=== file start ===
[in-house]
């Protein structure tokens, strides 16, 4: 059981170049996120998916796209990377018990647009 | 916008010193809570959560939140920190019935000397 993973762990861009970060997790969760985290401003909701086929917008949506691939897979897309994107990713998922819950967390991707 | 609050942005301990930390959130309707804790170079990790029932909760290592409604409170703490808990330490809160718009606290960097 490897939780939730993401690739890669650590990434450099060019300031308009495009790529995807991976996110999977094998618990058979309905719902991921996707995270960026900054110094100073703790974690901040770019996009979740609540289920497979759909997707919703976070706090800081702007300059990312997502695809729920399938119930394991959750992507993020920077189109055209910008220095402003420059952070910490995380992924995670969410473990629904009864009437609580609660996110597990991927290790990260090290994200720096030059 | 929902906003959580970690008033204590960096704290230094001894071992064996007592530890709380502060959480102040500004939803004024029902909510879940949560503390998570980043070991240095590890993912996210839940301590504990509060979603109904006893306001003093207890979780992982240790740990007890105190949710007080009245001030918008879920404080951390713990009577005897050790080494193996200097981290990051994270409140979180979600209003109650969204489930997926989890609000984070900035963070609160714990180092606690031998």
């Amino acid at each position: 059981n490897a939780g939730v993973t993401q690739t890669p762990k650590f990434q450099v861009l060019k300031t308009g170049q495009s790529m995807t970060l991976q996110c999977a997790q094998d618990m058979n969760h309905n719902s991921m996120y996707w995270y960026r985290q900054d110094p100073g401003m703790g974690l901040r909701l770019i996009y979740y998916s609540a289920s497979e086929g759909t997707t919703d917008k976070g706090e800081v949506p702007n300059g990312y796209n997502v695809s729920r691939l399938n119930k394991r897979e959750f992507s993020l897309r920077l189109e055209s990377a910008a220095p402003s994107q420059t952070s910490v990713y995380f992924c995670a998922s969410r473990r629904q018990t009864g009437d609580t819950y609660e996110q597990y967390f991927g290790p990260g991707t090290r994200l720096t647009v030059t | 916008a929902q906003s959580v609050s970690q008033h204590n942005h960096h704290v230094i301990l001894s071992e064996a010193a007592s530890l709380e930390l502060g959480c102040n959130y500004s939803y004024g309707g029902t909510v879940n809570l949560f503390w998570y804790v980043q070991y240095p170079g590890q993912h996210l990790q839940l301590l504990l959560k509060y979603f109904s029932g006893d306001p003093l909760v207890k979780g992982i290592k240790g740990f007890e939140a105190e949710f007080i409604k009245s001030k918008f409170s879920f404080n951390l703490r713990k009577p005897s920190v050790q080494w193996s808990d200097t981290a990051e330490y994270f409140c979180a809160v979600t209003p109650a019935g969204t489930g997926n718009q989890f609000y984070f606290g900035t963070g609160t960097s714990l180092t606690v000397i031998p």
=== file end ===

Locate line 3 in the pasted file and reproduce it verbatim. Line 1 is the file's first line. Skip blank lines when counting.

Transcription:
């Amino acid at each position: 059981n490897a939780g939730v993973t993401q690739t890669p762990k650590f990434q450099v861009l060019k300031t308009g170049q495009s790529m995807t970060l991976q996110c999977a997790q094998d618990m058979n969760h309905n719902s991921m996120y996707w995270y960026r985290q900054d110094p100073g401003m703790g974690l901040r909701l770019i996009y979740y998916s609540a289920s497979e086929g759909t997707t919703d917008k976070g706090e800081v949506p702007n300059g990312y796209n997502v695809s729920r691939l399938n119930k394991r897979e959750f992507s993020l897309r920077l189109e055209s990377a910008a220095p402003s994107q420059t952070s910490v990713y995380f992924c995670a998922s969410r473990r629904q018990t009864g009437d609580t819950y609660e996110q597990y967390f991927g290790p990260g991707t090290r994200l720096t647009v030059t | 916008a929902q906003s959580v609050s970690q008033h204590n942005h960096h704290v230094i301990l001894s071992e064996a010193a007592s530890l709380e930390l502060g959480c102040n959130y500004s939803y004024g309707g029902t909510v879940n809570l949560f503390w998570y804790v980043q070991y240095p170079g590890q993912h996210l990790q839940l301590l504990l959560k509060y979603f109904s029932g006893d306001p003093l909760v207890k979780g992982i290592k240790g740990f007890e939140a105190e949710f007080i409604k009245s001030k918008f409170s879920f404080n951390l703490r713990k009577p005897s920190v050790q080494w193996s808990d200097t981290a990051e330490y994270f409140c979180a809160v979600t209003p109650a019935g969204t489930g997926n718009q989890f609000y984070f606290g900035t963070g609160t960097s714990l180092t606690v000397i031998p």